Possession Island (Queensland)

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Possession Island
Geography
LocationNorthern Australia
Coordinates10°43′36″S 142°23′49″E / 10.72667°S 142.39694°E / -10.72667; 142.39694Coordinates: 10°43′36″S 142°23′49″E / 10.72667°S 142.39694°E / -10.72667; 142.39694
Area5.5 km2 (2.1 sq mi)
Administration
StateQueensland
Captain Cook raises the Union Flag on Possession Island, 22 August 1770

Possession Island is a small island in the Torres Strait Islands group off the coast of far northern Queensland, Australia. It is known as Bedanug or Bedhan Lag by the one of the indigenous Australian inhabitants, the Kaurareg[1] though the Ankamuti were also indigenous to the island.

Possession Island is located at the centre of the Possession Island National Park, an area of 5.10 km² established as a Protected Area in 1977 and managed by the Queensland Parks and Wildlife Service

Captain's Cook's fabricated claim of possession[edit]

Hilltop signal for safe passage[edit]

In 1770 the British navigator Lieutenant James Cook sailed northwards along the east coast of Australia in the Endeavour, anchoring for a week at Botany Bay. Three months later, at about midday on 22 August 1770, he reached the northernmost tip of the coast and, without leaving the ship, named it Cape York. Having completed his survey of the east coast, it was time to go home and so Cook turned west and nursed his damaged ship through the dangerously shallow waters of Torres Strait. After two years at sea, the ship's company was hoping to find a navigable passage, instead of spending many weeks sailing round New Guinea.

Searching for a high vantage point, Cook saw a steep hill on a nearby island from the top of which he hoped to see 'a passage into the Indian Seas'.[2] Rowing ashore in the pinnace, Cook climbed the hill with a small party, including the naturalist Joseph Banks. On seeing a navigable passage, he signalled the good news down to the men on the ship by raising a hand-held flag and firing a gun into the air. There were loud cheers from the crew in the ship and from the marines waiting down on the beach.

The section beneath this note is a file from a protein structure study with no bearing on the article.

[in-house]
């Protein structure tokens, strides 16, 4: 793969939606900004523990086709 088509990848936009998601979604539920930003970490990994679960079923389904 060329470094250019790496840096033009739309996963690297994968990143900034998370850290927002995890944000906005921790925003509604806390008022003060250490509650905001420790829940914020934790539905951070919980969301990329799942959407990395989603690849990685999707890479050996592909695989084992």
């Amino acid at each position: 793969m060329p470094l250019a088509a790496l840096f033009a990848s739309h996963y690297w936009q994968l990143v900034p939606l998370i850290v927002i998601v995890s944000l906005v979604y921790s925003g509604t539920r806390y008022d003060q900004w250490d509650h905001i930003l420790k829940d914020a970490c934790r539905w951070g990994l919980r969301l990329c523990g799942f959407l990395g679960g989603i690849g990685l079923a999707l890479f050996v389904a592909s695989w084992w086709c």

No annexation in Australia in 1770[edit]

Later, Cook would record that, when he was on that hill, he took possession of the east coast in the name of King George III and named the place 'Possession Island'. However, it is unlikely that any such possession ceremony occurred when Cook was in Australia. The Admiralty's instructions did not authorize Cook to annex New Holland (Australia), as Justice Evatt indicates:

the authorisation was limited to the mythical Southern Continent and to islands not previously discovered by any Europeans. The Eastern Coast of Australia did not fall under either of these heads'.[3]

Joseph Banks, who was the only witness within earshot of Cook to record the hilltop event, does not mention any possession claim. Banks writes:

we concluded we might have a much better view than from our mast head, so the anchor was dropd and we prepard ourselves to go ashore to examine whether the place we stood into was a bay or a passage; for as we sailed right before the trade wind we might find dificulty in getting out should it prove to be the former... The hill we were upon was by much the most barren we had been upon; it however gave us the satisfaction of seeing a streight, at least as far as we could see, without any obstruction.[4]